1-minute 30-second read
A buzzy topic in the recruiting space right now is the influencer model applied to talent communities.
The idea is that an influencer in a professional niche with a loyal following has essentially built a community of high-value job candidates that employers can gain access to.
In theory, this type of influencer should be able to market relevant job opportunities to their community of followers and match them like mad with new, amazing jobs. (And take a rev share, I’d imagine.)
Consumers trust influencers because influencers sit at the magical intersection of trust + FOMO. Therefore, this feels like the shortest line between employer and high-value worker.
But, workers and jobs aren't consumers and diet pills. They're multi-variable and much more complex.
The biggest problem I see with the influencer community play in recruiting is quality. There's no filter.
Why? Because business influencers aren’t recruiters.
a) They don’t know how to vet employers for quality.
b) They don’t have the time to vet employers for quality.
They'll just let 'em all in.
Ok, so let’s say that this is only a minor issue. This second part isn’t:
a) Don’t know how to vet their followers for quality.
b) Don’t have the time to vet their followers for quality.
In fact, filtering their followers would take so much time and slow follower growth so much (aka create friction) that it negates the leverage (scale) of being a business influencer in the first place.
Bottom line: It's a quality issue. And quality is determined by a number of variables that don’t fit nicely on the ingredient list of a bottle or on the design specs of a pair of sneakers.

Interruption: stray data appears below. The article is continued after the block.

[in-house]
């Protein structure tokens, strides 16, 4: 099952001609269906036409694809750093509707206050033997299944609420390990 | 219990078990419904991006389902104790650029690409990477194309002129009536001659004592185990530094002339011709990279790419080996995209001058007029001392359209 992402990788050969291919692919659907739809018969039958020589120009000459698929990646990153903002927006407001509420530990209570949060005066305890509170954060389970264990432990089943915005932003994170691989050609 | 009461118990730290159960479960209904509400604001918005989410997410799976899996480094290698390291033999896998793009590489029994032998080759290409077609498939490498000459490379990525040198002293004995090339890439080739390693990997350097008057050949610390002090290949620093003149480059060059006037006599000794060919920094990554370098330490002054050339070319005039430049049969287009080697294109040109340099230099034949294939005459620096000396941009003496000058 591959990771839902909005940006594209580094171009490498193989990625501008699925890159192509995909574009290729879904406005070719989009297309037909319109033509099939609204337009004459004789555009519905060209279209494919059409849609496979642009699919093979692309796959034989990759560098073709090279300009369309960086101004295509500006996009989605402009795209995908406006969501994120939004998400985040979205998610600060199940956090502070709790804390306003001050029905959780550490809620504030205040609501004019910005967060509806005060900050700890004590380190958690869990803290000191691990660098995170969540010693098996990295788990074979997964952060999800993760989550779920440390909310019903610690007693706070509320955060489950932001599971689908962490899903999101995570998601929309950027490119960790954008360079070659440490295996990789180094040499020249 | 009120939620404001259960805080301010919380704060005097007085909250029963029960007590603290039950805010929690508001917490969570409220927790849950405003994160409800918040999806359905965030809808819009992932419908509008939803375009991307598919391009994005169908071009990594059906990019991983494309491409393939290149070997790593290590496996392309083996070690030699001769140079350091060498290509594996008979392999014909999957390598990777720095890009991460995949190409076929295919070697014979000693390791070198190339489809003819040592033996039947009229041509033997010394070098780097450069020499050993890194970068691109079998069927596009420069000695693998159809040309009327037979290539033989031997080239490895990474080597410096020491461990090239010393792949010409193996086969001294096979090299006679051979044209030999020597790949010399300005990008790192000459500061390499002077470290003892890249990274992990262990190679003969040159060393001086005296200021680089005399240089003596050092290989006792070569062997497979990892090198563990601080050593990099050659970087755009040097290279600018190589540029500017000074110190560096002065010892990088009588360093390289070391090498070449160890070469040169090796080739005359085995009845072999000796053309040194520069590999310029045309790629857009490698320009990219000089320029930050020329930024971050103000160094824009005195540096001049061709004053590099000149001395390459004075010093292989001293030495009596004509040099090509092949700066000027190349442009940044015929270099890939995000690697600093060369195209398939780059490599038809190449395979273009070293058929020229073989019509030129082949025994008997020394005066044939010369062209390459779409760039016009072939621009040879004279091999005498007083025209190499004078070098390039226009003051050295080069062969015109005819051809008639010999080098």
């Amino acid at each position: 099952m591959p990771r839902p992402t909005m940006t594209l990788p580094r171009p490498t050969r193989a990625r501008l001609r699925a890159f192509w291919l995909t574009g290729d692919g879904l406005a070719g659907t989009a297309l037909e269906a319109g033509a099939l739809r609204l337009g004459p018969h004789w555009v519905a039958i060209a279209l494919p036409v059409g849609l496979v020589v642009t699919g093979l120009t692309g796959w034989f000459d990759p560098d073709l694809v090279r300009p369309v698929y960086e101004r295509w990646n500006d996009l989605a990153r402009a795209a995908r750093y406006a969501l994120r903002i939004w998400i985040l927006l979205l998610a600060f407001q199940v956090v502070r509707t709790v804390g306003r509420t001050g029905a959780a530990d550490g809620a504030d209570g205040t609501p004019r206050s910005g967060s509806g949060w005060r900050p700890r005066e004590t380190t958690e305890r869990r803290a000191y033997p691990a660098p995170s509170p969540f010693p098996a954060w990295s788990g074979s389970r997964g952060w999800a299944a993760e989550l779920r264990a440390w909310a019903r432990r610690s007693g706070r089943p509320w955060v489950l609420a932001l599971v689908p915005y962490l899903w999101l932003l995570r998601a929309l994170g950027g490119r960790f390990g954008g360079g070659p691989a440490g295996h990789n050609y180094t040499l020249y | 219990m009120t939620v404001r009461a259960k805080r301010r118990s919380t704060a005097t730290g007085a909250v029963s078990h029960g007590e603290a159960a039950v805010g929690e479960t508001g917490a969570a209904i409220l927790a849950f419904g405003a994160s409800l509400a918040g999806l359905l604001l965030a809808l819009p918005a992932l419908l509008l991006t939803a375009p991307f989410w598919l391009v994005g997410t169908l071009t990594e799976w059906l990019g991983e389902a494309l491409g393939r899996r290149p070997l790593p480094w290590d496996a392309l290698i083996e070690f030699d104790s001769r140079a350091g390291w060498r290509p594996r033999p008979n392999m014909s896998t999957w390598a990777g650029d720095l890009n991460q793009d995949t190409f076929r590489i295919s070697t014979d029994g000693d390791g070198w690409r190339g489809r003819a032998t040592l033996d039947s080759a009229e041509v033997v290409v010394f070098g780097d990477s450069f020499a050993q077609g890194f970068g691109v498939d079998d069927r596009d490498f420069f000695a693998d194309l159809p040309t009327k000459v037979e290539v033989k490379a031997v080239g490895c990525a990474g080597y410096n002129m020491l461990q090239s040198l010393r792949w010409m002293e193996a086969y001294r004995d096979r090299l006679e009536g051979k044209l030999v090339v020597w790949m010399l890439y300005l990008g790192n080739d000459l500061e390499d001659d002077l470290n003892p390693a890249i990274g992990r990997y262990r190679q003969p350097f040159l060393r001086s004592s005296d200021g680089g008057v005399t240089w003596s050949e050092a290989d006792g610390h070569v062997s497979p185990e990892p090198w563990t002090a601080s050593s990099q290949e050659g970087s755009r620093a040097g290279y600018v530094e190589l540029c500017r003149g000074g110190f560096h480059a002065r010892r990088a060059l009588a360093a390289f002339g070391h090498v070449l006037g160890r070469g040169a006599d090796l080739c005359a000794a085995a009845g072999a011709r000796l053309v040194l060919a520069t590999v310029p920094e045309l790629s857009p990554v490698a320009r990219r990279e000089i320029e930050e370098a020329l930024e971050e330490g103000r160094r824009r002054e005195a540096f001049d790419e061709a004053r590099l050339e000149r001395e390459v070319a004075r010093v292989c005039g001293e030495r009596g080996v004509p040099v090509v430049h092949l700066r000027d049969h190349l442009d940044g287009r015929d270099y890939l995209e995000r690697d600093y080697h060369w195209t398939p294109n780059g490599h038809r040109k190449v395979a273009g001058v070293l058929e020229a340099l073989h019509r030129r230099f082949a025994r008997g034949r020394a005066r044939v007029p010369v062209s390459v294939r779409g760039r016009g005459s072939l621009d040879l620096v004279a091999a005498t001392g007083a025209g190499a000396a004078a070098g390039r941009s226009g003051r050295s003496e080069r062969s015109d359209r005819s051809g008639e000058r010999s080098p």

A consumer buying a product through an influencer clicks the buy button because of need (less) and FOMO (more). It’s straightforward. It’s emotional. It’s a single point in time.
When recruiting, you have the employer who sets their bar for quality. You have the people looking for jobs who set their bar for quality. And in the middle are recruiters trying to match them both. That’s a lot of vetting.
Who in the hell is vetting both sides when it comes to influencers? Nobody.
And that’s a problem for everyone involved.
A final thought:
There’s a lot of energy being put into developing platforms, products, and models that are designed to remove recruiters from the recruiting process. I’ve thought long and hard about this and have changed my perspective a number of times.
This is where I’ve landed currently: The only things that will succeed are the ones that allow recruiters to spend more time doing what they’re meant to do: recruit.
Everything else will be a flash in the pan. These sexy products and platforms might receive VC hype. They might even get some influencers to put their names behind them. But they aren’t solving the real problem. Their just an expensively designed attempt to cut out the skillful humans who make this whole thing work.